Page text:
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Kevin’s immerses himself in experimental aviation, he and Shelley putting the finishing touches on their own engine upgrade at Barnwell CC #27.  Everyone who has met him understands him to be a very funny and friendly guy. Kevin is justifiably proud of his 31 years as a warrior, but in the setting of homebuilts, he likes to be thought of as another fellow builder. At the College he wore my sock monkey hat and Shelley had a shirt for him with the ‘hello kitty’ logo embroidered on it. Neither of these two touches worked to fully suppress Kevin’s tough guy nature, but the did very effective show that he has a good sense of humor. Man on the right is long time corvair movement builder Chris Pryce, USAF.

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Most people think of the words ‘narcissist’ or ‘selfish’ when the word badass is applied to someone. Kevin is the guy who proves they don’t have to be attached. At Corvair College #27, we presented Kevin and Shelley The Cherry Grove Trophy for their outstanding service to other builders in the Corvair movement. Although he is intense, Kevin channels this in the Corvair community to encourage others to operate with greater understanding and productivity.

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Here is an example of how the “The Hat of Power” doesn’t work for other people:  Above, fellow Piet builder, 6’5″ Mark Chouinard donned the hat right after his engine ran at Corvair College #30, to test the hat’s ‘magic.’ Although Mark is a tough guy (his Facebook page has testimonials from numerous friends about his outstanding skills with belt-fed weapons in the Army), the Hat of power didn’t have the same effect on him as it does with Kevin. Mark remained his friendly self. With Kevin, it is like meeting captain ‘Quint’ from the film Jaws.

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Another example of the Hat not working: In the case of Terry Hand, the Hat did more to bring out the wise-ass than the bad-ass. Terry has a wicked sense of humor, ‘refined’ by years in the Marine Corps. Above he is intentionally provoking an inter-service rivalry by wearing the “Hat of Power” normally reserved just for Kevin. This, like Mark trying it on, is a major protocol violation.  This is what led to the shirtless artic contest with Mark. In Terry’s case Kevin is still dreaming up the ‘contest.’

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The photo above is from late at night, Barnwell College #31. Terry and fellow Marine Andy Shorter were joking around saying things like “The Marines have been sent in Force…Two….why so many?” We expect this stuff on the day before the birthday of the Corps (Nov. 10).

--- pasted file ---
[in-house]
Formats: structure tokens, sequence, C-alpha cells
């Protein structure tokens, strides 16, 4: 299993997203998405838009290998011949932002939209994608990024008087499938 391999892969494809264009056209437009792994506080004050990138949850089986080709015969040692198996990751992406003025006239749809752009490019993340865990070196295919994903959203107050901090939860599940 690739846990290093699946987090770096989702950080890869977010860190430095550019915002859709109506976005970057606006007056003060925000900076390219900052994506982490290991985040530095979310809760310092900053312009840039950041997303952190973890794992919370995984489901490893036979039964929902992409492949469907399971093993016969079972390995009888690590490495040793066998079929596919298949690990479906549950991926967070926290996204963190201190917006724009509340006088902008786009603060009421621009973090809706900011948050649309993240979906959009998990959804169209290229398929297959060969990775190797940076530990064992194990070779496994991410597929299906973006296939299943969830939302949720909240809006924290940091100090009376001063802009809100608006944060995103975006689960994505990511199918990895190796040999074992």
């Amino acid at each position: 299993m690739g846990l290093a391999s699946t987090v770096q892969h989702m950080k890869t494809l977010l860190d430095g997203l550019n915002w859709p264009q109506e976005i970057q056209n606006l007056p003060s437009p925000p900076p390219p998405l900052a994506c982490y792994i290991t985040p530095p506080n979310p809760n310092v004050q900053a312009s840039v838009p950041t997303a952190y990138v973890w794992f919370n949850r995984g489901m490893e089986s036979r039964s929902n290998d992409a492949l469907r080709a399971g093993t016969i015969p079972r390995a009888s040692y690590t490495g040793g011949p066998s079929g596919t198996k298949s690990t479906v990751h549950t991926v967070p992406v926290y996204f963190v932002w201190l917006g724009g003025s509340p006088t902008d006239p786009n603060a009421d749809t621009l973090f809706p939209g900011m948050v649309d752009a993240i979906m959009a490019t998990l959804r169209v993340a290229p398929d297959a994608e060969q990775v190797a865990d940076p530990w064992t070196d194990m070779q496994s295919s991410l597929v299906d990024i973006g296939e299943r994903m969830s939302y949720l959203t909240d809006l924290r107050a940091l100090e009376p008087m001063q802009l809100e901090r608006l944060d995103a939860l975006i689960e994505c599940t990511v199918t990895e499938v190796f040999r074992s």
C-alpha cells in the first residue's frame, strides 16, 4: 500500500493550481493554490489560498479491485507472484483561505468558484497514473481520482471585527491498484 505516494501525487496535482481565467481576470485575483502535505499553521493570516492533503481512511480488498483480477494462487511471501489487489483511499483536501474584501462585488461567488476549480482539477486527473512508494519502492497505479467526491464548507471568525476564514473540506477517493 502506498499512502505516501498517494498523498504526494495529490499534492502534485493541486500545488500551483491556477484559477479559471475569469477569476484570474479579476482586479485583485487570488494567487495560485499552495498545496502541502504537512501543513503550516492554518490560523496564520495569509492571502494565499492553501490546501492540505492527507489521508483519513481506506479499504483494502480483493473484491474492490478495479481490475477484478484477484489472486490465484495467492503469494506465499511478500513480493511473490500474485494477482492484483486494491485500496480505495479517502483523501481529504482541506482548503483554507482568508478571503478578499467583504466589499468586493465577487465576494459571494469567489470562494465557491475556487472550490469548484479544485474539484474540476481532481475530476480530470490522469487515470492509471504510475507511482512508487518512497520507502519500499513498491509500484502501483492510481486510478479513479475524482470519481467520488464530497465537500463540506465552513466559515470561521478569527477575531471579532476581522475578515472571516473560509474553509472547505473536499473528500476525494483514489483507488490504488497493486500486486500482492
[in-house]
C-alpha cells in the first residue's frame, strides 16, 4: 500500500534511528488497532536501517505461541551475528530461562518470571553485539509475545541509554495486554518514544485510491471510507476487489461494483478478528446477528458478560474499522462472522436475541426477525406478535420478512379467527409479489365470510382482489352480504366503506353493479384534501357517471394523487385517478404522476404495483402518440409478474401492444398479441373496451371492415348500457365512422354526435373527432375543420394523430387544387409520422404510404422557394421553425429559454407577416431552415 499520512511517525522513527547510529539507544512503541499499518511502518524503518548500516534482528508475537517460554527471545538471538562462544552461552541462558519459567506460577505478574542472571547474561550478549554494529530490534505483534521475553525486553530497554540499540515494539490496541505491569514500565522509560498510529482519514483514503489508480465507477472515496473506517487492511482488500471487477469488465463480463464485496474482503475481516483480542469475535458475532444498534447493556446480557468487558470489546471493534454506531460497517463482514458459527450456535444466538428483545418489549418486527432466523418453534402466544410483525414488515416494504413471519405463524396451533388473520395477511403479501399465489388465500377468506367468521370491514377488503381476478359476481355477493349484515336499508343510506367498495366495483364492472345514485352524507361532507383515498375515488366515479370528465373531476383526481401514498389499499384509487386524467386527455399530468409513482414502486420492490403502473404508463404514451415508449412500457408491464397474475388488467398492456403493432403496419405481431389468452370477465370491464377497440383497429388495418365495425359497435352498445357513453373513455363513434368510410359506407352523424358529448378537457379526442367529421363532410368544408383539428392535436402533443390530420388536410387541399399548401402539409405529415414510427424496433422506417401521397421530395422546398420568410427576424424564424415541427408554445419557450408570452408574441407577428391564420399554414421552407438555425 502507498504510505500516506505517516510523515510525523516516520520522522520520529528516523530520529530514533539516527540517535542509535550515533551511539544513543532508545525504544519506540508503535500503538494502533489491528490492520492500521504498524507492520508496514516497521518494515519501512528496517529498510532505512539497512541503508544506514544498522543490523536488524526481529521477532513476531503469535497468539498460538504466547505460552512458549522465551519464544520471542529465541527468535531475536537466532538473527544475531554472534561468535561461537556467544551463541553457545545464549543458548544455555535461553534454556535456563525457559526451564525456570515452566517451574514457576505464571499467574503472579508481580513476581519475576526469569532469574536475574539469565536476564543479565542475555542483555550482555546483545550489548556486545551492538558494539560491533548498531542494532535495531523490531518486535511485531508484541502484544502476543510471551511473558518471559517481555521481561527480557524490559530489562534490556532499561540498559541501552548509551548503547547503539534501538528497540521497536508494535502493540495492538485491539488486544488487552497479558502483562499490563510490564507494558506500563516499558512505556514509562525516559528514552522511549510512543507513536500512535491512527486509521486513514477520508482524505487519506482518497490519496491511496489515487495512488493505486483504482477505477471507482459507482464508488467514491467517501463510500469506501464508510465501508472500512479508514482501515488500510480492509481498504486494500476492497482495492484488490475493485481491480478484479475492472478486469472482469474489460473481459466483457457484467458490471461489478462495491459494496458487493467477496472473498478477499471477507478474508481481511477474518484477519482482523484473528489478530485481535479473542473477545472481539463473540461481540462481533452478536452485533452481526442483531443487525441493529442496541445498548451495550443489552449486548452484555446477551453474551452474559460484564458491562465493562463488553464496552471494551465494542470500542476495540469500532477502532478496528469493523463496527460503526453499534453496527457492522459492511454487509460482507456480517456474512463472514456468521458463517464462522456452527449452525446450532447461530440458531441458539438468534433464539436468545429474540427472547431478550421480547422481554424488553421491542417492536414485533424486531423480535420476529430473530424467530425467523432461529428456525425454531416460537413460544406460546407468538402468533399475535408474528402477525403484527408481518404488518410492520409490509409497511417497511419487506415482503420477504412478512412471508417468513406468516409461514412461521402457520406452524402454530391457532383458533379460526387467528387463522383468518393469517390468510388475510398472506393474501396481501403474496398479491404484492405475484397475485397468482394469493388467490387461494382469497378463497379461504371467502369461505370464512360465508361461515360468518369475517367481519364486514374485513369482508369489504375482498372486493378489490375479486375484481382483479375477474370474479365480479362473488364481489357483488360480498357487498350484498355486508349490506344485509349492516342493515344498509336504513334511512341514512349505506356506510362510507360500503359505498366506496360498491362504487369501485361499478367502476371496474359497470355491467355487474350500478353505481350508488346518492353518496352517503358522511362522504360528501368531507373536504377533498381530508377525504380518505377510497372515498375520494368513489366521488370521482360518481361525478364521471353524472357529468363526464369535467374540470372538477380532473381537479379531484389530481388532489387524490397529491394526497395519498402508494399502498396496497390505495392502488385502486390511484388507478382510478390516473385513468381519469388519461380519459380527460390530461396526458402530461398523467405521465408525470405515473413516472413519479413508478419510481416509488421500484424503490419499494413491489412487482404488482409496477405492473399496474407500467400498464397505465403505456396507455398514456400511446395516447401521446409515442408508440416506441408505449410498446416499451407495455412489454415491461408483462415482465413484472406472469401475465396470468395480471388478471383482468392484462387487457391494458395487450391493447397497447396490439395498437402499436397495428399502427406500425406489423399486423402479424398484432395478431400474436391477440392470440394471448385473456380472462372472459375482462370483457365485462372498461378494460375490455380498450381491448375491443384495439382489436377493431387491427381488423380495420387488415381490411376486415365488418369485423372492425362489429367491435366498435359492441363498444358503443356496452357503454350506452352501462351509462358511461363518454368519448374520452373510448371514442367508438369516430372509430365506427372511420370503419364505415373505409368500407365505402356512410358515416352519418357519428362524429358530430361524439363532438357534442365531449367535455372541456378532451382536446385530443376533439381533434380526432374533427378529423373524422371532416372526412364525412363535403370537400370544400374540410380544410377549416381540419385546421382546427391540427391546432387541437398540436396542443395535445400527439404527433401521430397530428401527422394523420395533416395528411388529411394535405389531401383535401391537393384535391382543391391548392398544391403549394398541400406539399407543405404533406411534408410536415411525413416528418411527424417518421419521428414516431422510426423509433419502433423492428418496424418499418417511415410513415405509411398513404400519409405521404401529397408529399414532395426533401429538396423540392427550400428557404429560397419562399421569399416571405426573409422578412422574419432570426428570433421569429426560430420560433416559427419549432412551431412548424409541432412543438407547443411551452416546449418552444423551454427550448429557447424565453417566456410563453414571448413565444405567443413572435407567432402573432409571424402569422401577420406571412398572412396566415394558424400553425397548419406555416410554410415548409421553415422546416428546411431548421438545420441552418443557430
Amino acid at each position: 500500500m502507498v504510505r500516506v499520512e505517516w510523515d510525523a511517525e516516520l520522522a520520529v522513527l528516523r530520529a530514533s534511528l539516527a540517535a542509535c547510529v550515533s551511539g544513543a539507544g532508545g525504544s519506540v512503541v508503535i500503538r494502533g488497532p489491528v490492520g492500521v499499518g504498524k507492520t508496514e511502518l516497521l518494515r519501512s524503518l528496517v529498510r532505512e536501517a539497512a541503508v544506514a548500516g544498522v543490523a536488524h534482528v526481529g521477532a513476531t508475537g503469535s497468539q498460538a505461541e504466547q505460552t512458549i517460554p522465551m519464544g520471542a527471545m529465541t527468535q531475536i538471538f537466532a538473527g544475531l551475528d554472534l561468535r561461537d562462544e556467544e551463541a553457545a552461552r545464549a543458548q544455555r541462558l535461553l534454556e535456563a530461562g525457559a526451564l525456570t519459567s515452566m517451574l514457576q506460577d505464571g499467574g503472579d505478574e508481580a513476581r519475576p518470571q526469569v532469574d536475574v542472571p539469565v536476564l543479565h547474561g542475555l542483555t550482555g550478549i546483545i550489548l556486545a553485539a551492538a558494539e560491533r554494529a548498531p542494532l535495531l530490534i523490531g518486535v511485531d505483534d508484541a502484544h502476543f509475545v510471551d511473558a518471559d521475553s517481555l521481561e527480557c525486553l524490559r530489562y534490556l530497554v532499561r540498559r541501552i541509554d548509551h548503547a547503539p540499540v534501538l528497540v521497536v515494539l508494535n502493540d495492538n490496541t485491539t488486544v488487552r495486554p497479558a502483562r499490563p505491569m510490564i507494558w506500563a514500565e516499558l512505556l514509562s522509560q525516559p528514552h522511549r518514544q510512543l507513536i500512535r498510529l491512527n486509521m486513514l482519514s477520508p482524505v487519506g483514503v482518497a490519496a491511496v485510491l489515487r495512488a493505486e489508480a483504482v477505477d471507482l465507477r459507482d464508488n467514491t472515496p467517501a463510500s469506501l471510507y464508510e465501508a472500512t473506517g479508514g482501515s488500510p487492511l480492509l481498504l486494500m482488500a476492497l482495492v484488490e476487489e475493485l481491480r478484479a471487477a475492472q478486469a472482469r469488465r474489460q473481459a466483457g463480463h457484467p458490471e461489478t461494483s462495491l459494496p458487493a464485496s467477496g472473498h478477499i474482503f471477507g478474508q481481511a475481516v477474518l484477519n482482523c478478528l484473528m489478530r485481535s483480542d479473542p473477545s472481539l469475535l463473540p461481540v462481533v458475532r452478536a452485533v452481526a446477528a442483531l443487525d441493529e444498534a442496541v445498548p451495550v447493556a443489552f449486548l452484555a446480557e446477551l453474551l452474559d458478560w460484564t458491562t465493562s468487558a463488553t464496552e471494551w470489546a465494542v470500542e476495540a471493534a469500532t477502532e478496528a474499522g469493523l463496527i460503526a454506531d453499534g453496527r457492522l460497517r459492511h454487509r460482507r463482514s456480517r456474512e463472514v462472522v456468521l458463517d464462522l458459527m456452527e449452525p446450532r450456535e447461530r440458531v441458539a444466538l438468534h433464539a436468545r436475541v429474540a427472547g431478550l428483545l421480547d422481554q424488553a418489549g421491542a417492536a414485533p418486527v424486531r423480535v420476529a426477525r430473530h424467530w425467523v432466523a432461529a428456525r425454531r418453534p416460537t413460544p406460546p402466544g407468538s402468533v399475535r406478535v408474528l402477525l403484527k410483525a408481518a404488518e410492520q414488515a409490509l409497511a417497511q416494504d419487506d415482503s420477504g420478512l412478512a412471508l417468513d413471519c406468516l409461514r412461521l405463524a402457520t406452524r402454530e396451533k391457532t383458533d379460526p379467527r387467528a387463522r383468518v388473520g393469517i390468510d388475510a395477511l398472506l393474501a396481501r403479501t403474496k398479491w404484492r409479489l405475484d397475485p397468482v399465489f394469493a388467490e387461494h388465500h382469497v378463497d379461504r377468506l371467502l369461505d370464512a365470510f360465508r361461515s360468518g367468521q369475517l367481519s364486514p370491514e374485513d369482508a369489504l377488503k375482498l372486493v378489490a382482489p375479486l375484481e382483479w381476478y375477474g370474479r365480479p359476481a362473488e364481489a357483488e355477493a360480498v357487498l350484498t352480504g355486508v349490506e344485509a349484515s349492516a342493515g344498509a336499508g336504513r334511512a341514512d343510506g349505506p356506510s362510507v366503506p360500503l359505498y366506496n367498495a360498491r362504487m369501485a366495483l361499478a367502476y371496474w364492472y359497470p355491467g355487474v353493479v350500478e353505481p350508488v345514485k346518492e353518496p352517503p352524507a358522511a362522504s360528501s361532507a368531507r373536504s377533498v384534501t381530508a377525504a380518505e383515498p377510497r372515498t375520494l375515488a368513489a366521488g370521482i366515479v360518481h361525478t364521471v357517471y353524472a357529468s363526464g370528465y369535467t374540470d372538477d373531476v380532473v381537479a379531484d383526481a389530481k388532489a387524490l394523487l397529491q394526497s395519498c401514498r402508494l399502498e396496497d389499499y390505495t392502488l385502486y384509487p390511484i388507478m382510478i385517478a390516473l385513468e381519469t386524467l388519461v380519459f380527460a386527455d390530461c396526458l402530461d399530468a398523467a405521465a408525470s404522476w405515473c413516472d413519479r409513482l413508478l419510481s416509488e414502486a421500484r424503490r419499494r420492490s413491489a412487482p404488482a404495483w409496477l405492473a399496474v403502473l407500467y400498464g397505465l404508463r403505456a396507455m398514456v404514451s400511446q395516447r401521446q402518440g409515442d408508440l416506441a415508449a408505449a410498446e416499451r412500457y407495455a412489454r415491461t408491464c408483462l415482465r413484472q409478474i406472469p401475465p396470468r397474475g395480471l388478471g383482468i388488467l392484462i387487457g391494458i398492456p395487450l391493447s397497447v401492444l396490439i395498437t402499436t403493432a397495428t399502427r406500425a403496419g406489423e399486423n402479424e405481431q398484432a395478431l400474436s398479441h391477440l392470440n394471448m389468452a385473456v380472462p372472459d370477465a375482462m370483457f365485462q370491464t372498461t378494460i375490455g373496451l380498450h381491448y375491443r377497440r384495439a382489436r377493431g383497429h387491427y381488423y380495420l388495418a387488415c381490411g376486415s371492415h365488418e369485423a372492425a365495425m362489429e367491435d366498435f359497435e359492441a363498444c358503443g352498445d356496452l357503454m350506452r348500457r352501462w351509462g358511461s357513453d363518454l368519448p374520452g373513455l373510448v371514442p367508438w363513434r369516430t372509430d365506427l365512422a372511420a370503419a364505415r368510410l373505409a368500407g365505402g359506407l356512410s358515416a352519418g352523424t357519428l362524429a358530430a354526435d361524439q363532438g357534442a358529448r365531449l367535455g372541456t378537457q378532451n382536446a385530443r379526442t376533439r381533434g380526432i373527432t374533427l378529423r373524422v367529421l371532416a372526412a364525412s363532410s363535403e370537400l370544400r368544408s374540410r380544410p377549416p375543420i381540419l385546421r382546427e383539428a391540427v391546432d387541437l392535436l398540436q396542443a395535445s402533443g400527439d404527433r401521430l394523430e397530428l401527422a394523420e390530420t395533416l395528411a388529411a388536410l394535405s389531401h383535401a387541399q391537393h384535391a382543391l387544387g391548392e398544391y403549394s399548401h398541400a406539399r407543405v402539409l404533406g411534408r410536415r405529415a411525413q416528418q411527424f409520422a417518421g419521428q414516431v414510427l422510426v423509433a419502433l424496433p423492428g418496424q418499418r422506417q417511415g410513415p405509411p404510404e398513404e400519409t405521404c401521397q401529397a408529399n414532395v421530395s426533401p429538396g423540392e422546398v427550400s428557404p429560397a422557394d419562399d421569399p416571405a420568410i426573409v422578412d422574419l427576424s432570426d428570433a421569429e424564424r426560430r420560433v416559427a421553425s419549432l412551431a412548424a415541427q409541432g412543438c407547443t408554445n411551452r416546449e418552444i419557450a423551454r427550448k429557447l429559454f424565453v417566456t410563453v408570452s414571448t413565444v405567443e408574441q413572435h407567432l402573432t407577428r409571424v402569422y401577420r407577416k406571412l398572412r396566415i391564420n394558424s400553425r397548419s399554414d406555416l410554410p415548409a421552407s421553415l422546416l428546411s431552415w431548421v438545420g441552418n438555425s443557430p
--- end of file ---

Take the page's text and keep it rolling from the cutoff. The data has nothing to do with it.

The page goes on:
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 Kevin lives two lives in aviation: His day job is piloting an Apache helicopter and his passion is his Pietenpol and his part in that community. Symbolic of his wearing two hats in aviation is the fact he’s wearing a sock monkey knit hat while making a serious point on his introduction speech at one of the four Corvair Colleges that He and Shelley Tumino have hosted.

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In a typical season of airshows, I meet thousands of people, and with them come a small handful of trolls, I am pretty good at dealing with them, but even after 27 years, some of them are still grating. Many years ago I unexpectedly found Kevin at the Brodhead Pietenpol fly in, he had just returned from a deployment and flown his plane up from Texas. It was about 7am, and we had just barely greeted each other, when a troll, an “professional homebuilder” came up and told Kevin that his airplane wasn’t right. Not a question of airworthy, the man who frequently criticized the planes of others on appearance,  told Kevin that the cosmetics of his plane were not original nor ‘correct.’

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Kevin’s response was to put a big smile on his face and explain to the ‘professional’, that homebuilding to Kevin was just fun, and he didn’t do it as a ‘professional’ like the troll did, and Kevin’s plane only had to look right to him.  Kevin looked they guy in the face and  said he liked to keep his fun flying separate from his work flying, because “At work I kill people for a living”.  Kevin gave him a friendly slap on the back and sent him along. I was impressed because it didn’t even raise Kevin’s blood pressure, he shrugged it off, explaining that tolerating that guy and trying to be nice to him would have been stressful, and sharing a different perspective was no problem at all.

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If I have made Kevin sound rough and without charm, let the photo above be a correction. Kevin and Shelley, having dinner at the White House. Above, they sit in front of a portrait of First Lady Jacqueline Kennedy in the Vermeil Room. The event was to honor Iraq war veterans. Kevin was chosen to represent the State of Texas at the dinner. While his accomplishments in experimental aviation are a standout, it means a lot more when you consider that he spent most of his building years deployed.